Chris Campbell enters his second season on the Auburn volleyball staff after joining the program as anassistant coach in February 2008.
Following the 2008 season Campbell was promoted to Associate Head Coach, and in addition to continuing his roles as recruiting coordinator and position coach for the middle blockers he also added defensive coordinator to his areas of responsibility.
In his first full recruiting class, Campbell pulled in the nation's No. 26 recruiting class, according to PrepVolleyball.com. The class included the No. 34 and No. 93-ranked seniors in the nation (Katherine Culwell and MacKenzy Harper) as well as Sarah Bullock, who was named to the 2009 Southeastern Conference All-Freshman team at the conclusion of the 2009 season. Campbell also showed his international recruiting experience in helping sign Bulgarian stand-out Vesala Zapryanova. The nine-member class ranked third in the Southeastern Conference.
As defensive coordinator Campbell was responsibile for designing and implimenting the Tigers defensive system and the defensive game plans for success in the ever-tough SEC. The results speak for themselves. In just one season Auburn rose from ninth to fifth in the SEC in opponent hitting percentage, and from 11th to seventth in blocks. The Tigers also improved by over 1.5 digs/game compared with the previous season. This one year defensive turnaround played a significant part of the Tiger's overall team improvement in the SEC where they climbed from a last place conference finish in 2008 to a fifth place finish in 2009. The improvement was also noted on a national level as Auburnm obtained its first regional ranking in over a decade and was ranked as high as No. 60 in the national RPI (Ratings Percentage Index).
In his work with the middle blockers Campbell helped mentor junior Alyssa Davis to her best ever season, one which saw her finish in the top 10 in the SEC in hittting percentage. As a position, Auburn's middle blockers posted over a 100 point improvement in hitting percentage during the 2009 season compared with 2008.
A native of Harvey Station, New Brunswick, Canada, Campbell brings 10 seasons of coaching experience to the staff, eight as a head coach and two as an assistant coach. Most recently, Campbell was at Northern Arizona from 2004-07.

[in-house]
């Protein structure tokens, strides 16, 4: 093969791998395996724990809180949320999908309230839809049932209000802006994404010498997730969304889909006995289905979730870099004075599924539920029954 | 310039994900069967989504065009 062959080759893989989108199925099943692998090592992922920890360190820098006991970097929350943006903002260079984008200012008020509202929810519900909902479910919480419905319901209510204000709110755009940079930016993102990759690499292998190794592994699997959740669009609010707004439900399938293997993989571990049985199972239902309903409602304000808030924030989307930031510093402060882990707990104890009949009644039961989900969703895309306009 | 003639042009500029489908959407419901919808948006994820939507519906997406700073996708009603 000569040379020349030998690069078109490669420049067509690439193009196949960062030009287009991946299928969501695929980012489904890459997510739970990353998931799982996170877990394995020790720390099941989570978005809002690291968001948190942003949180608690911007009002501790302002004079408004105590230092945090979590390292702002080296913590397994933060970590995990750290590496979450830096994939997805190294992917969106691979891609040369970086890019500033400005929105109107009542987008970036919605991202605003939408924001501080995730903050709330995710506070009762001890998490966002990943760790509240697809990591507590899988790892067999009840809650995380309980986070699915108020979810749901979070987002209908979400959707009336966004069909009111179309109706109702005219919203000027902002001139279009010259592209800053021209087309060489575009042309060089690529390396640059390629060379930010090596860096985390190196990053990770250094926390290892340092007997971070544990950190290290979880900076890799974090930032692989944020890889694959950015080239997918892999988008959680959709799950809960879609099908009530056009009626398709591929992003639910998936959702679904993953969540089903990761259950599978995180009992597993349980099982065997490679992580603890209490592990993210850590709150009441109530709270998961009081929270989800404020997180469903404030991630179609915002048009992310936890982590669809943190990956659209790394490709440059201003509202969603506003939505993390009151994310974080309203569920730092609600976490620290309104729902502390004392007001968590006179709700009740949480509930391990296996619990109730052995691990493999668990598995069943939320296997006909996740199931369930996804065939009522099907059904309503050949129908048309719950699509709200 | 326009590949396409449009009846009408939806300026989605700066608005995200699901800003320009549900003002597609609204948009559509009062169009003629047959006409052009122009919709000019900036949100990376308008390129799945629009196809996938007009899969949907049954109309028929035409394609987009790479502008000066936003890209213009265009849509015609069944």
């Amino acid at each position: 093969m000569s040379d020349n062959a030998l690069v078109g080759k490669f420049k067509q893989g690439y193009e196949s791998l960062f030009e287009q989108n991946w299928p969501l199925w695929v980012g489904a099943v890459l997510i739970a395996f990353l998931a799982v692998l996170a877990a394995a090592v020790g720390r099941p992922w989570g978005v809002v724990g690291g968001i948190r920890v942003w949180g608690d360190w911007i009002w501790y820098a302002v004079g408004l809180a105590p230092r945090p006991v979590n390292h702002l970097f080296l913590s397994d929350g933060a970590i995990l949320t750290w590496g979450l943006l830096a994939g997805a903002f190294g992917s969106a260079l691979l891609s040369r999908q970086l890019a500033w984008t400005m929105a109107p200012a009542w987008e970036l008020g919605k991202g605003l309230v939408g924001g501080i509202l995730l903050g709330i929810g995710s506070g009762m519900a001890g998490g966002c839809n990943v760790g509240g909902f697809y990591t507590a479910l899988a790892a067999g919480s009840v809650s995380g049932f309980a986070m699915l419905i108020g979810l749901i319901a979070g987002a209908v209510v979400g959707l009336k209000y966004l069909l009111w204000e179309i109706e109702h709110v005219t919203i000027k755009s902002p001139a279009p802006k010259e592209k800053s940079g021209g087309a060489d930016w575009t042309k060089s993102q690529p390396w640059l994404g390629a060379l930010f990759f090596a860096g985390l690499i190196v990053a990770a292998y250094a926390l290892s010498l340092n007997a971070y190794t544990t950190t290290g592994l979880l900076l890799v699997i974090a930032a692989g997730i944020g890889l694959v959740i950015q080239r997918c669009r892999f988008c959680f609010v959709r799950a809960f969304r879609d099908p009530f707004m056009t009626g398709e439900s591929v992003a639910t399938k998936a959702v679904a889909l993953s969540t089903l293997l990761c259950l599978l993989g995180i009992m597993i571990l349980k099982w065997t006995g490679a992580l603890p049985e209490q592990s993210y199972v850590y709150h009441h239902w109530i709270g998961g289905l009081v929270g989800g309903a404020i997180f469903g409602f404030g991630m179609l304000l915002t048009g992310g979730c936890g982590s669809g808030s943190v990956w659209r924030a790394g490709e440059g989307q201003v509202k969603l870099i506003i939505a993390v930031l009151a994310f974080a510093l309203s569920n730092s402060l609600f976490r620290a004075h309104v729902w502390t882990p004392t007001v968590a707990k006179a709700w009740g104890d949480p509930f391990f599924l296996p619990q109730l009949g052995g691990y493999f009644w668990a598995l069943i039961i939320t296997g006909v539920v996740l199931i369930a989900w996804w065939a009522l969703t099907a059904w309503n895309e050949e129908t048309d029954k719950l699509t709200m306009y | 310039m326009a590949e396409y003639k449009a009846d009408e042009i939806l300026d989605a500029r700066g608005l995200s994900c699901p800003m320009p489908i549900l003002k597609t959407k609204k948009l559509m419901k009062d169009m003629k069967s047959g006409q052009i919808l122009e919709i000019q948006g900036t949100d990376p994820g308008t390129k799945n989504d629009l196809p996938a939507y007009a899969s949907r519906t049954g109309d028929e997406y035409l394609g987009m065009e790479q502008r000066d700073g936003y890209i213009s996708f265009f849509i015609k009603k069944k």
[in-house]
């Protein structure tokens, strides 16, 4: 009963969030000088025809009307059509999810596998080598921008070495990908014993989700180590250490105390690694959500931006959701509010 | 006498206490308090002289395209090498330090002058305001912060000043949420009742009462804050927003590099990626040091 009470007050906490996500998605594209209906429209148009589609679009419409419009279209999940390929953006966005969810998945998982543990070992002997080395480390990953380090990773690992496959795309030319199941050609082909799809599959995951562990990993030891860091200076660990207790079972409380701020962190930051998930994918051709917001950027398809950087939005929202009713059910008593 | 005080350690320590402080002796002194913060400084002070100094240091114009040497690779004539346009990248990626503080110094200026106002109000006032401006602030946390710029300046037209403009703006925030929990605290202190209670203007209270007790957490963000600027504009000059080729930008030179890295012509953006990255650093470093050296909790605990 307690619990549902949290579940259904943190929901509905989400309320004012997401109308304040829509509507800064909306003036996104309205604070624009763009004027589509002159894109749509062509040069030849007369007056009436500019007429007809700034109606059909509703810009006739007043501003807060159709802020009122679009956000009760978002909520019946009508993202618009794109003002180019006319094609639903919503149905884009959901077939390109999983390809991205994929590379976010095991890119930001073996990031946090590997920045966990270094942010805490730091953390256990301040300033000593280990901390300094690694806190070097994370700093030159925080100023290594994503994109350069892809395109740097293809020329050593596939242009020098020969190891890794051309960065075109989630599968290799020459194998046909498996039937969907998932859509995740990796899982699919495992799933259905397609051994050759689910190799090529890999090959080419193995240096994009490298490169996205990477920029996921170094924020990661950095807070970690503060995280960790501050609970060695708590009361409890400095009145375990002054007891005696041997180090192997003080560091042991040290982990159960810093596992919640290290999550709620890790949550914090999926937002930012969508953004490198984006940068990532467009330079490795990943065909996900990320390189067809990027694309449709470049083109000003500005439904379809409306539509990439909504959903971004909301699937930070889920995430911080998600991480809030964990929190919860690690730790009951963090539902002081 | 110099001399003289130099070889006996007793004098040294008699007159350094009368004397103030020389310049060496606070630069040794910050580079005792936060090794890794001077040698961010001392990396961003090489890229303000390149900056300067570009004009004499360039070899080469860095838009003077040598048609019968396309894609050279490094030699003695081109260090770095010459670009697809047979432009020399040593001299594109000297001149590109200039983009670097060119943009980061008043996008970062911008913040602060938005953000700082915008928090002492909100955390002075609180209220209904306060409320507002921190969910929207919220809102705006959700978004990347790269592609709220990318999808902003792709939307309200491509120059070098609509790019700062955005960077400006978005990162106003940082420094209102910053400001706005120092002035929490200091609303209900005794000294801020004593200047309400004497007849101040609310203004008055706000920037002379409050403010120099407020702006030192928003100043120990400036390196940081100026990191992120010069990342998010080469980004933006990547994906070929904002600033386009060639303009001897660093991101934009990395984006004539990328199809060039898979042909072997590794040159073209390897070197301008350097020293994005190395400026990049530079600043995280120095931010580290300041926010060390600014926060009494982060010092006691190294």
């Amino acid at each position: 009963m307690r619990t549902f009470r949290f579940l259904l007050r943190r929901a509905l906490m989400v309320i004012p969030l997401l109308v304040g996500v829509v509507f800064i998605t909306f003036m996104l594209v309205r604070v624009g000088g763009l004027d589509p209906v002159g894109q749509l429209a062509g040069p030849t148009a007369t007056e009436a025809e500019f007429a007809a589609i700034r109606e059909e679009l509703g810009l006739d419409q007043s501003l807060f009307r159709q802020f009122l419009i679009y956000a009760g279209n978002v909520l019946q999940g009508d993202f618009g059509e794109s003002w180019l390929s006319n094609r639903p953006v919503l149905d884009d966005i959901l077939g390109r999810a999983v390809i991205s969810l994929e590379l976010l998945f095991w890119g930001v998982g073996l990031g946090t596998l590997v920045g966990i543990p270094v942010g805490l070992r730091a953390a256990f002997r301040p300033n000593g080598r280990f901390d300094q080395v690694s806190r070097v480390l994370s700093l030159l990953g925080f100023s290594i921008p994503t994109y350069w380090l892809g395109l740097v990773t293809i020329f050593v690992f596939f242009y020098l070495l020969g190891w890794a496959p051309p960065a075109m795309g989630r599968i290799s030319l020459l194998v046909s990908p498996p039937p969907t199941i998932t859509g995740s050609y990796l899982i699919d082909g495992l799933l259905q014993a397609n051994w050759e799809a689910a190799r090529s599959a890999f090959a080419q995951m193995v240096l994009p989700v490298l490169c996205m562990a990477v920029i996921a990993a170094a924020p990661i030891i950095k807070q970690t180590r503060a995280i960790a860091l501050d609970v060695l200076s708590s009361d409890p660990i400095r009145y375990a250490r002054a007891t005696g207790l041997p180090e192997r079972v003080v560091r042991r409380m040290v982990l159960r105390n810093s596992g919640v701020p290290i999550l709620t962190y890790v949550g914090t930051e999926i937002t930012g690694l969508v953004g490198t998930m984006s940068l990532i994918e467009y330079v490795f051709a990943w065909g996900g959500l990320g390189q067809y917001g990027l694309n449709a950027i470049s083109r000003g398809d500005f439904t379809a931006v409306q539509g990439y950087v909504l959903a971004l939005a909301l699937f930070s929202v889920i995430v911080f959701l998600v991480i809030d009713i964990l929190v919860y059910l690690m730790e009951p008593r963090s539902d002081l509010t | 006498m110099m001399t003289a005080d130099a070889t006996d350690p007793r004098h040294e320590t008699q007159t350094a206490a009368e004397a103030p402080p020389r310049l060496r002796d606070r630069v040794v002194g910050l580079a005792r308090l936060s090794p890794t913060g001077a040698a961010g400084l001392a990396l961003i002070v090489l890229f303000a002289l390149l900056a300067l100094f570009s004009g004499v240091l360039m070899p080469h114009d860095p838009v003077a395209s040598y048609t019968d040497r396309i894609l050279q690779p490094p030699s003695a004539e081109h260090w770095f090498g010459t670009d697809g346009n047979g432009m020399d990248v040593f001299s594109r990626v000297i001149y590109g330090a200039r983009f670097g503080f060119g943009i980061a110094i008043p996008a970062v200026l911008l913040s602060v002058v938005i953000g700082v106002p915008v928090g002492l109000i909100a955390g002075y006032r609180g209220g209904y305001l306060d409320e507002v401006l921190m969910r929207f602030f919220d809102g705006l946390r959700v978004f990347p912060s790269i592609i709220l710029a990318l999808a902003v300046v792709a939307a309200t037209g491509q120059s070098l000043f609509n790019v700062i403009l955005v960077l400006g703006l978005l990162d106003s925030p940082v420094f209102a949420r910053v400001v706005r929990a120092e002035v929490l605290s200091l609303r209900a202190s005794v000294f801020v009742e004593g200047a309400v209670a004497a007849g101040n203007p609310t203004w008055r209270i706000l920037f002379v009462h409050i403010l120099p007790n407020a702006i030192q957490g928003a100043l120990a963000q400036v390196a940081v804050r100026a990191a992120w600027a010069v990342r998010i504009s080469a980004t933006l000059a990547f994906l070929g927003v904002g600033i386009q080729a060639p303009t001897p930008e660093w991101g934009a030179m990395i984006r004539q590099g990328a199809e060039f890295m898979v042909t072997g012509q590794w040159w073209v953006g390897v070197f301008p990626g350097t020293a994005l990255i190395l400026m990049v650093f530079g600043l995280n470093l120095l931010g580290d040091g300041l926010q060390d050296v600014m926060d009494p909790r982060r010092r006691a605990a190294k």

"Chris is someone that has international experience, playing experience and head coaching experience from Northern Arizona and Louisiana-Lafayette," said Benson. "With his experience in the southeast, I feel that he will be a great recruiter while also serving as an excellent helper with on-court duties."
Benson and Campbell actually competed against each other in the Big Sky Conference while Benson was head coach at Eastern Washington. The experience coaching at the mid-major level is something that Benson believes will help in Auburn's re-building process.
"Coming from a mid-major, you learn that you have to manufacture success without a lot of resources," said Benson. "Being at Auburn, with more resources, it gives us two strong, experienced leaders to balance out Auburn's great push toward success."
While at NAU, Campbell had 20 student-athletes earn 36 NAU Golden Eagle Scholar-Athlete awards and 11 student-athletes earn 20 academic All-Big Sky Conference honors.
The 2007 season saw Campbell's Lumberjacks finish sixth in the conference, earning their first Big Sky Tournament berth since the 2004 season.
During the 2007 season, Campbell had the opportunity to mentor Kim Babcock, who led the nation in kills per game.
Campbell spent the 2003 season as an assistant at Northern Arizona before taking over the head coach position. Before his arrival in Flagstaff, Ariz., Campbell spent one season as the head coach at Division II Mississippi University for Women and three seasons at the University of Louisiana-Lafayette.
In three seasons Louisiana-Lafayette, Campbell directed the program to two second-place finishes in the Sun Belt Conference West Division. During the 2001 season, he led the Cajuns to a No. 9 ranking in the NCAA South Region.
Campbell holds two bachelor's degrees, the first in physics from McGill University in Montreal, Canada in 1995, followed by a bachelor's in secondary education from the University of British Columbia in Vancouver in 1997.